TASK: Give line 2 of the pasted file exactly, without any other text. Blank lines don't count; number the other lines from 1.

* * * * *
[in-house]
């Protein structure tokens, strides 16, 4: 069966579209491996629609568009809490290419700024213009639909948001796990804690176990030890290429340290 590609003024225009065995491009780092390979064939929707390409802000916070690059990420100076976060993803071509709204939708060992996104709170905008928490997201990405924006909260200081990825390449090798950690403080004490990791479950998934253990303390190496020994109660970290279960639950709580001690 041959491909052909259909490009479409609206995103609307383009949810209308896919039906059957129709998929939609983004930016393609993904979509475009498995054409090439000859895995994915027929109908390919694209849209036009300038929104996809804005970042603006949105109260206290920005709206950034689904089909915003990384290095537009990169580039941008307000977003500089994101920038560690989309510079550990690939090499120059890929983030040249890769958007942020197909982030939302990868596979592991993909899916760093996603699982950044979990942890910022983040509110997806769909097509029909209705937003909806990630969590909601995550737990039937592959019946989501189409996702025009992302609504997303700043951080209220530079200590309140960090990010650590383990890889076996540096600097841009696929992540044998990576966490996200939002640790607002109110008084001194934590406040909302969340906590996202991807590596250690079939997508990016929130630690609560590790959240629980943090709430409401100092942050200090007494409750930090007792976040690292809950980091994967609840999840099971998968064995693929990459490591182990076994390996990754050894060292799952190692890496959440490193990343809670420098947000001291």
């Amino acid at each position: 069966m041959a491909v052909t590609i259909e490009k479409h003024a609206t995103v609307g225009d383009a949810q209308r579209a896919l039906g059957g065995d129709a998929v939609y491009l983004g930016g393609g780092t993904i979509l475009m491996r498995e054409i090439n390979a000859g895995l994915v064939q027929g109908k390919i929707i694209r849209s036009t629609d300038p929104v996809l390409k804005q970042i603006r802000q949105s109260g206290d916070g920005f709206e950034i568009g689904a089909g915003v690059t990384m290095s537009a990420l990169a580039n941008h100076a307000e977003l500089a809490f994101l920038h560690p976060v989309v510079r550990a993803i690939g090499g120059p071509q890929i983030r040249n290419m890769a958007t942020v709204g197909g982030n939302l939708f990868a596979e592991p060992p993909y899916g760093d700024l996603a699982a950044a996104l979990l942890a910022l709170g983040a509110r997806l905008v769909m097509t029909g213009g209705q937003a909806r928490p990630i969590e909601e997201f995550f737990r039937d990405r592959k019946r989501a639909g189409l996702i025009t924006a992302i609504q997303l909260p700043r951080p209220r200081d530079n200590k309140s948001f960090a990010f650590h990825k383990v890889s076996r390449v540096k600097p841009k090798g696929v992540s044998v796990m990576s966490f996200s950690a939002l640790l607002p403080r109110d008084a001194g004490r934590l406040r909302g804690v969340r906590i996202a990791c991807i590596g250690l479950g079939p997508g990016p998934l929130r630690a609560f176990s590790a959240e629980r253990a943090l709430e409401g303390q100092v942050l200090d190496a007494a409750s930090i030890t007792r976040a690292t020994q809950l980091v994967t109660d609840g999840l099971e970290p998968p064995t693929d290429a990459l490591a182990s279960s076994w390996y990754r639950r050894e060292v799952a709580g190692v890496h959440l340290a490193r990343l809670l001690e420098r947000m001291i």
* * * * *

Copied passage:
């Protein structure tokens, strides 16, 4: 069966579209491996629609568009809490290419700024213009639909948001796990804690176990030890290429340290 590609003024225009065995491009780092390979064939929707390409802000916070690059990420100076976060993803071509709204939708060992996104709170905008928490997201990405924006909260200081990825390449090798950690403080004490990791479950998934253990303390190496020994109660970290279960639950709580001690 041959491909052909259909490009479409609206995103609307383009949810209308896919039906059957129709998929939609983004930016393609993904979509475009498995054409090439000859895995994915027929109908390919694209849209036009300038929104996809804005970042603006949105109260206290920005709206950034689904089909915003990384290095537009990169580039941008307000977003500089994101920038560690989309510079550990690939090499120059890929983030040249890769958007942020197909982030939302990868596979592991993909899916760093996603699982950044979990942890910022983040509110997806769909097509029909209705937003909806990630969590909601995550737990039937592959019946989501189409996702025009992302609504997303700043951080209220530079200590309140960090990010650590383990890889076996540096600097841009696929992540044998990576966490996200939002640790607002109110008084001194934590406040909302969340906590996202991807590596250690079939997508990016929130630690609560590790959240629980943090709430409401100092942050200090007494409750930090007792976040690292809950980091994967609840999840099971998968064995693929990459490591182990076994390996990754050894060292799952190692890496959440490193990343809670420098947000001291």